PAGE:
TEST 1: Checking For 12 Volts (Pink Wire)

P0141, P0161 Downstream O2 Sensor Test (1999-2002 GM 4.8L, 5.3L, 6.0L)

IMPORTANT: To avoid serious/severe burns, perform all tests in this tutorial with a cold engine and/or cold downstream oxygen sensors. If the engine has been running for any amount of time, then let the engine cool down for about 45 minutes to let the O2 sensors cool down too.

The very first thing you and I will do, is to make sure the downstream O2 sensor you're gonna' test is getting power (10 to 12 Volts DC.)

We'll check for this voltage with the Key On Engine Off with either a multimeter or a 12 Volt Test Light

To make sure that you're getting the right amount of voltage, I recommend using a multimeter. If you don't have one or need to upgrade yours, check out my recommendation here: Buying A Digital Multimeter For Automotive Diagnostic Testing at: easyautodiagnostics.com).

OK, to get our P0141/P0161 DTC troubleshooting under way, this is what you need to do:

  1. Locate the downstream oxygen sensor you need to test
    1. Bank 1 Sensor 2 is on the ‘driver’ side of the engine (P0141).
    2. Bank 2 Sensor 2 is on the ‘passenger’ side of the engine (P0161).
    3. If you need more specifics on the location of these downstream O2 sensors, take a look at this primer: How To Locate The Oxygen Sensors.
  2. Raise the vehicle and support it on jack stands (if applicable) to access the oxygen (O2) sensors.
    1. Never trust the jack to hold up the vehicle. Use jack stands!
  3. Disconnect the oxygen sensor from its electrical connector.
  4. Locate the Pink wire of the engine wiring harness oxygen sensor connector.
    1. The letter D will be embossed on the connector.
  5. With the Key On Engine Off, this wire should have 10 to 12 Volts DC.

Let's take a look at your test results:

CASE 1: Your multimeter recorded 10 to 12 Volts DC. This is good, since it confirms that the downstream oxygen (O2) sensor's heater element is being fed with power.

The next step is to make sure that the downstream oxygen sensor's heater element is being fed with Ground on the C circuit wire. For this test, go to: TEST 2.

CASE 2: Your multimeter DID NOT record the indicated voltage- This usually means that the O2 sensor fuse is blown.

Check the oxygen sensor fuse and if blown, replace and re-test. Although it's beyond the scope of this tutorial to find out why this fuse is blown, the usual cause is that the O2 sensor's wiring has rubbed up against the hot exhaust pipe and has shorted to Ground.

If you do find that the O2 sensor fuse is blown, check the wiring for burned thru' spots. I suggest you also perform TEST 3, to make sure that the heater element inside the O2 sensor has not shorted to Ground internally.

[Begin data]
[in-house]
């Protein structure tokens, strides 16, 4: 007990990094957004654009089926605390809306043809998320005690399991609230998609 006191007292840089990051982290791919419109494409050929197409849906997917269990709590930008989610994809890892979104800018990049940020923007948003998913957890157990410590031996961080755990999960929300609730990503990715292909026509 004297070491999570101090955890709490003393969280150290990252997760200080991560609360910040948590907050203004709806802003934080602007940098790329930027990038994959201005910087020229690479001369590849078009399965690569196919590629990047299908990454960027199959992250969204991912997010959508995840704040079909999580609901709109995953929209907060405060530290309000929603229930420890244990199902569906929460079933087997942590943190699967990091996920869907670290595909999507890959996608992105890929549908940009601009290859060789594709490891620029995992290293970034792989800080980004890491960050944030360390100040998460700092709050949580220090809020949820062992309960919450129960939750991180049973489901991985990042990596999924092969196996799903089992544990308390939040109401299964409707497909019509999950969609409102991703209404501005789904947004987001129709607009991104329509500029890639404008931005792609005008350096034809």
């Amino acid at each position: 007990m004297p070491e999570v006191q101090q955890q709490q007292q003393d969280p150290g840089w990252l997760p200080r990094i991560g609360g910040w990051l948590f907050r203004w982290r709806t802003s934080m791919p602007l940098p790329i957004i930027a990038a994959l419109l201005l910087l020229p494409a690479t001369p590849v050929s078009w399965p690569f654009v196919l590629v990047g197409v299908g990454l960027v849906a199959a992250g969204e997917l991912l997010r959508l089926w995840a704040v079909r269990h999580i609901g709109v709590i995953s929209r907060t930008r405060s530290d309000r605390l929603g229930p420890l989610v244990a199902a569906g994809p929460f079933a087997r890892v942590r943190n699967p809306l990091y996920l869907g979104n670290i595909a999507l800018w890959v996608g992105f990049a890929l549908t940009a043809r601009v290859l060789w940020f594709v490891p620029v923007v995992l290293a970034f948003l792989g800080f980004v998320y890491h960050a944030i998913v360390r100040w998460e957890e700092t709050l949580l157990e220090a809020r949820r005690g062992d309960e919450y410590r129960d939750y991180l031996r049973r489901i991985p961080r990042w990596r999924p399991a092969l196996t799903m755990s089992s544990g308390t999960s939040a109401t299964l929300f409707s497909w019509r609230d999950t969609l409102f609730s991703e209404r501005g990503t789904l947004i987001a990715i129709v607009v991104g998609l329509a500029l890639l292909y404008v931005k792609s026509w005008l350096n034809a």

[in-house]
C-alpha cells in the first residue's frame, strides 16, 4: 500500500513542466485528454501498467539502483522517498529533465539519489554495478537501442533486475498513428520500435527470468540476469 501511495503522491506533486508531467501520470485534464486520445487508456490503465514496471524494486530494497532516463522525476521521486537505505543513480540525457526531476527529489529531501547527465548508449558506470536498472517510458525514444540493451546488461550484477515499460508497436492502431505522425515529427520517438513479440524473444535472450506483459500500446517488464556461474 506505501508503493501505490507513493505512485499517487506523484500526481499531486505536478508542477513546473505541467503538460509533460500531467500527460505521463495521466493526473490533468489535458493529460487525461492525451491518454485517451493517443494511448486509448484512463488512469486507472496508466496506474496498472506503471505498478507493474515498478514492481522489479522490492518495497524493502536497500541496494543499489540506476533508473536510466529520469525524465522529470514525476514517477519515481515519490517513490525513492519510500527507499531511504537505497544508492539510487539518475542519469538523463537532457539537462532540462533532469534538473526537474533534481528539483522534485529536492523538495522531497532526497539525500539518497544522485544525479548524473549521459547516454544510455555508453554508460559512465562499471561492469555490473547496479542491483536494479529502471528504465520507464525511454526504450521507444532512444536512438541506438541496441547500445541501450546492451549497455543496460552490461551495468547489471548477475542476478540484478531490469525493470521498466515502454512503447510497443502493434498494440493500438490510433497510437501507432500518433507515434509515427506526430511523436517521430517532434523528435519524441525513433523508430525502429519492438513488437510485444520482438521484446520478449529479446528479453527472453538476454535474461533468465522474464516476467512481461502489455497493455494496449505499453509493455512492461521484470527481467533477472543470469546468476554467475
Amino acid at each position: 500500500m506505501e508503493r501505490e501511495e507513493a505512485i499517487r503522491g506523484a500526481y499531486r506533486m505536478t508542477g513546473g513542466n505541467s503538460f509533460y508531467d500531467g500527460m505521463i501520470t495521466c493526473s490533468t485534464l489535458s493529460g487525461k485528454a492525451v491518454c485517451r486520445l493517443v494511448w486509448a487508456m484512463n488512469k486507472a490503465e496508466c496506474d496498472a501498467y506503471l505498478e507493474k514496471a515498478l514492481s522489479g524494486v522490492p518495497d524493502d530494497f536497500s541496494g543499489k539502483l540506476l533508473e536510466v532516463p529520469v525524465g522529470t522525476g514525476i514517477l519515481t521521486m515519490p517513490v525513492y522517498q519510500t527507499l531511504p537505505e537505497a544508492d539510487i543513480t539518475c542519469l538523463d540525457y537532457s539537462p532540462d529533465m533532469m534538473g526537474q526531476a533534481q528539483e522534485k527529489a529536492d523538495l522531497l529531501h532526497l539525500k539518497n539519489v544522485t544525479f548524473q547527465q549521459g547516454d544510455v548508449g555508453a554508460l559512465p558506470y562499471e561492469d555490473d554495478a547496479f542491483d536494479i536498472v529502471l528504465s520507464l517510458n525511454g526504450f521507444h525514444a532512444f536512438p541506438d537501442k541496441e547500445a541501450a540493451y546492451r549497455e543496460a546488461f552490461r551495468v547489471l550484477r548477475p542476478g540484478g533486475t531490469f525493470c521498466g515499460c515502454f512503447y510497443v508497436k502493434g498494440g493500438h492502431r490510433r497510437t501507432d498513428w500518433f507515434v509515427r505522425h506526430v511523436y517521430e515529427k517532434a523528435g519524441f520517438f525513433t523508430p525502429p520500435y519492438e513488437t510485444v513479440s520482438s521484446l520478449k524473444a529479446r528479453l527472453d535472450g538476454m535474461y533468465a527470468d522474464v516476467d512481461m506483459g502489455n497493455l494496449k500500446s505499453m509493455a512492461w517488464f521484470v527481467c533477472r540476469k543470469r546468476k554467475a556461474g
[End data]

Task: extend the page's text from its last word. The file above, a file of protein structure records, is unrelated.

TEST 2: Checking Ground (Circuit C Wire)

P0141, P0161 Downstream O2 Sensor Test (1999-2002 GM 4.8L, 5.3L, 6.0L)

The post-catalytic converter oxygen sensor's heater element needs Ground to activate. Although it's rare to have a Ground issue, we still need to make sure it's there.

In this section we'll test the Ground circuit with your multimeter in Volts DC mode.

This is what you'll need to do:

  1. Disconnect the rear oxygen sensor (if it isn't already from TEST 1).
  2. Locate the circuit C (4.8L, 5.3L) circuit wire.
    1. You'll test the wire that is on the engine wiring harness connector side.
    2. This is the Black of the 4 wires.
  3. Place your multimeter in Volts DC mode and:
    1. Connect the red multimeter test lead to battery positive (+) terminal.
    2. Connect the black lead to the C (4.8L, 5.3L) circuit wire of the engine wiring harness connector side.
  4. With the Key On Engine Off, this wire should have 10 to 12 Volts DC.

Let's take a look at your test results:

CASE 1: The multimeter registered 10 to 12 Volts DC- So far so good, since this test result confirms that the Ground wire is OK.

Now that we know that the post-catalytic converter O2 sensor's heater element is getting voltage and Ground, the next step is to test the heater element, inside the O2 sensor, itself. This is a simple resistance done with your multimeter. For this test, go to: TEST 3.

CASE 2: The multimeter DID NOT register 10 to 12 Volts DC. Re-check all of your connections and make sure you're testing the correct wire.

If your multimeter still does not indicate the 10 to 12 Volts DC, then the Black wire has an ‘open-circuit’ problem.

By an ‘open’, I mean that the wire is cut somewhere between it and its Ground point. To confirm this, you can use a Jumper Wire to Ground this circuit and repeat the test.

Repairing this Ground issue will solve the P0141 and/or P0161 issue you're having with your GM pickup or SUV.


Cadillac Vehicles:
  • Escalade 5.3L, 6.0L
    • 2002
Chevrolet Vehicles:
  • Avalanche 5.3L
    • 2002
  • Silverado 1500, 2500, 3500 4.8L, 5.3L
    • 1999, 2000, 2001, 2002
  • Suburban 1500, 2500 5.3L
    • 2000, 2001, 2002
Chevrolet Vehicles:
  • Tahoe 4.8L, 5.3L
    • 2000, 2001, 2002
GMC Vehicles:
  • Sierra 1500, 2500, 3500 4.8L, 5.3L, 6.0L
    • 1999, 2000, 2001, 2002
  • Yukon Denali 1500, 2500 4.8L, 5.3L, 6.0L
    • 2000, 2001, 2002